130 young people from three Liverpool schools are ready to save lives, thanks to the launch of a new initiative.
Pupils from King David High School, Childwall Sports and Science Academy and Archbishop Beck Catholic Sports College have been given first aid training by the Oliver King Foundation.
The scheme, supported by Liverpool City Council, has been set up in honour of former King David High School pupil, Oliver King. The fit and active 12-year old, who was a talented footballer, died during a swimming lesson in 2011, after being struck down by Sudden Arrhythmic Death Syndrome (SADS), which tends to affect healthy young people.
The first aid training forms part of The Oliver King Foundation’s aims to eventually make first aid training a compulsory part of the school curriculum. Council staff worked with the 130 young people to show them how to treat people in case of a medical emergency.
They were joined for the launch at King David by Oliver’s dad Mark, Liverpool councillor Jake Morrison, a patron of the campaign, and Hollyoaks star James Sutton.
Councillor Morrison said “We showed the young people how to deal with people who are unconscious, what to do to stem bleeding and how to help someone who is choking.
“The feedback was superb and they were very interested in knowing how to use defibrillators because they’ve heard a lot about the campaign.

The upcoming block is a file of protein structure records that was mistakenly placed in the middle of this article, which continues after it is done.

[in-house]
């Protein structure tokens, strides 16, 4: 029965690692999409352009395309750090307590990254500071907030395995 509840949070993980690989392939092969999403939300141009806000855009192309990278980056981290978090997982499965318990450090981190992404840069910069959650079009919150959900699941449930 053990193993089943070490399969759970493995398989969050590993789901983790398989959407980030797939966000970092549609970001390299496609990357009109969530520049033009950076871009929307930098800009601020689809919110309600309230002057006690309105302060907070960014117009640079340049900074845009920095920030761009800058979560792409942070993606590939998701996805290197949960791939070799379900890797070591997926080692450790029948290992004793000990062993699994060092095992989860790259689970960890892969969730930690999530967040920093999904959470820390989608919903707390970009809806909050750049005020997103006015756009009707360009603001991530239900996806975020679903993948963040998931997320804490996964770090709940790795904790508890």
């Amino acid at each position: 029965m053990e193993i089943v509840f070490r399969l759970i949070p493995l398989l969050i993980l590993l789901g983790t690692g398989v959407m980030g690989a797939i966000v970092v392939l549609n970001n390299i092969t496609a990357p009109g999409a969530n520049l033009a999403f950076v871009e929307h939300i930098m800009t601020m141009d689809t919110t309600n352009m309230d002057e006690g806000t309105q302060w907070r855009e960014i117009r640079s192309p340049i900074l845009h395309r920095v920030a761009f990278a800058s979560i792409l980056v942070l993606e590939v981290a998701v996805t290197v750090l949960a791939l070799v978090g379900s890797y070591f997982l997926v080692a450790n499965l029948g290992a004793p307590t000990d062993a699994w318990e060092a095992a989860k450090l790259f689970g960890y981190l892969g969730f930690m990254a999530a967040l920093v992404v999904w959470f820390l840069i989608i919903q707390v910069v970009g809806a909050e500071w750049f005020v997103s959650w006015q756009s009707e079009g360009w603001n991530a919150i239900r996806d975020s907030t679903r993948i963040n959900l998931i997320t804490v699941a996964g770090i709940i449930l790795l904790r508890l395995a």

“There are 10,000 young people aged between 14 and 16 in Liverpool and we want to roll out the training to all of them.
“Statistics show that if a parent or a relative has a collapse or takes ill having someone around who has first-aid training greatly improves their chance of survival.”
The Oliver King Foundation has also been successful in gaining more than 110,000 signatures for its e-petition to trigger a Commons debate on the need for defibrillators in all schools.
The debate takes place on Monday 25 March at Westminster Hall, London, with Mark King and Councillor Jake Morrison in attendance.
SADS causes a cardiac arrest by bringing on a disturbance in the heart’s rhythm, even though the person has no structural heart disease. Twelve young people a week die from the condition.